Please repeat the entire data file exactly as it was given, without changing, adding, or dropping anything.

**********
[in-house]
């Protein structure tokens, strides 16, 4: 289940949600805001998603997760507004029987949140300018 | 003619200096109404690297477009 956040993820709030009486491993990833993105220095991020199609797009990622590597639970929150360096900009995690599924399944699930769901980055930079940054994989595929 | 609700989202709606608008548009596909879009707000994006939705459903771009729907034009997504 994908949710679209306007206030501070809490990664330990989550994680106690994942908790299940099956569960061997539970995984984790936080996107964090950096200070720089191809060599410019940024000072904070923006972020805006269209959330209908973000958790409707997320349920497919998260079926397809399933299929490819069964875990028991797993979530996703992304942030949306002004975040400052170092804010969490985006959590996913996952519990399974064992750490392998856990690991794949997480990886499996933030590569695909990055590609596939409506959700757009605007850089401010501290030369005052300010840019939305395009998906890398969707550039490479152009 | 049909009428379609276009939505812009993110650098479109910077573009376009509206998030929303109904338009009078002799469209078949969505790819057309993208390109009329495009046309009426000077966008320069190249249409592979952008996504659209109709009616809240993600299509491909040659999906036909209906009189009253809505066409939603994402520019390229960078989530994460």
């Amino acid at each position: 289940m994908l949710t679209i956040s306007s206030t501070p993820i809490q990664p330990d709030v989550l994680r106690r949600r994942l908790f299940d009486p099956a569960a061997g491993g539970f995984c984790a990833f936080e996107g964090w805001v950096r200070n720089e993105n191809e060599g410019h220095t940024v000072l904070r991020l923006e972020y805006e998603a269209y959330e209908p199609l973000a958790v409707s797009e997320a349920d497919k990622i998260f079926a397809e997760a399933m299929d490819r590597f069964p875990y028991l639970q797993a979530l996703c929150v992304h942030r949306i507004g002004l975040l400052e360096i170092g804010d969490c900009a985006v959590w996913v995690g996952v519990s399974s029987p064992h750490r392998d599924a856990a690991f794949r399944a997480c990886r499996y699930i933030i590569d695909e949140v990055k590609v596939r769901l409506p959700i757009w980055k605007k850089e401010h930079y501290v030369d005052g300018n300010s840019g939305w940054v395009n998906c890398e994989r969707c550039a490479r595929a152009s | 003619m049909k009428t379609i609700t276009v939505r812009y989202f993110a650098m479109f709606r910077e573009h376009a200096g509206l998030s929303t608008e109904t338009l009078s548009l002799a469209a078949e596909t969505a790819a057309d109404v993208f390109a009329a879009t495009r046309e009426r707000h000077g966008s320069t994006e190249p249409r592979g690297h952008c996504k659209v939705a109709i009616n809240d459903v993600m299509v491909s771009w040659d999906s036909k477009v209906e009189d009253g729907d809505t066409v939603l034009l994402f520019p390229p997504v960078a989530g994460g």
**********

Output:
[in-house]
């Protein structure tokens, strides 16, 4: 289940949600805001998603997760507004029987949140300018 | 003619200096109404690297477009 956040993820709030009486491993990833993105220095991020199609797009990622590597639970929150360096900009995690599924399944699930769901980055930079940054994989595929 | 609700989202709606608008548009596909879009707000994006939705459903771009729907034009997504 994908949710679209306007206030501070809490990664330990989550994680106690994942908790299940099956569960061997539970995984984790936080996107964090950096200070720089191809060599410019940024000072904070923006972020805006269209959330209908973000958790409707997320349920497919998260079926397809399933299929490819069964875990028991797993979530996703992304942030949306002004975040400052170092804010969490985006959590996913996952519990399974064992750490392998856990690991794949997480990886499996933030590569695909990055590609596939409506959700757009605007850089401010501290030369005052300010840019939305395009998906890398969707550039490479152009 | 049909009428379609276009939505812009993110650098479109910077573009376009509206998030929303109904338009009078002799469209078949969505790819057309993208390109009329495009046309009426000077966008320069190249249409592979952008996504659209109709009616809240993600299509491909040659999906036909209906009189009253809505066409939603994402520019390229960078989530994460």
């Amino acid at each position: 289940m994908l949710t679209i956040s306007s206030t501070p993820i809490q990664p330990d709030v989550l994680r106690r949600r994942l908790f299940d009486p099956a569960a061997g491993g539970f995984c984790a990833f936080e996107g964090w805001v950096r200070n720089e993105n191809e060599g410019h220095t940024v000072l904070r991020l923006e972020y805006e998603a269209y959330e209908p199609l973000a958790v409707s797009e997320a349920d497919k990622i998260f079926a397809e997760a399933m299929d490819r590597f069964p875990y028991l639970q797993a979530l996703c929150v992304h942030r949306i507004g002004l975040l400052e360096i170092g804010d969490c900009a985006v959590w996913v995690g996952v519990s399974s029987p064992h750490r392998d599924a856990a690991f794949r399944a997480c990886r499996y699930i933030i590569d695909e949140v990055k590609v596939r769901l409506p959700i757009w980055k605007k850089e401010h930079y501290v030369d005052g300018n300010s840019g939305w940054v395009n998906c890398e994989r969707c550039a490479r595929a152009s | 003619m049909k009428t379609i609700t276009v939505r812009y989202f993110a650098m479109f709606r910077e573009h376009a200096g509206l998030s929303t608008e109904t338009l009078s548009l002799a469209a078949e596909t969505a790819a057309d109404v993208f390109a009329a879009t495009r046309e009426r707000h000077g966008s320069t994006e190249p249409r592979g690297h952008c996504k659209v939705a109709i009616n809240d459903v993600m299509v491909s771009w040659d999906s036909k477009v209906e009189d009253g729907d809505t066409v939603l034009l994402f520019p390229p997504v960078a989530g994460g």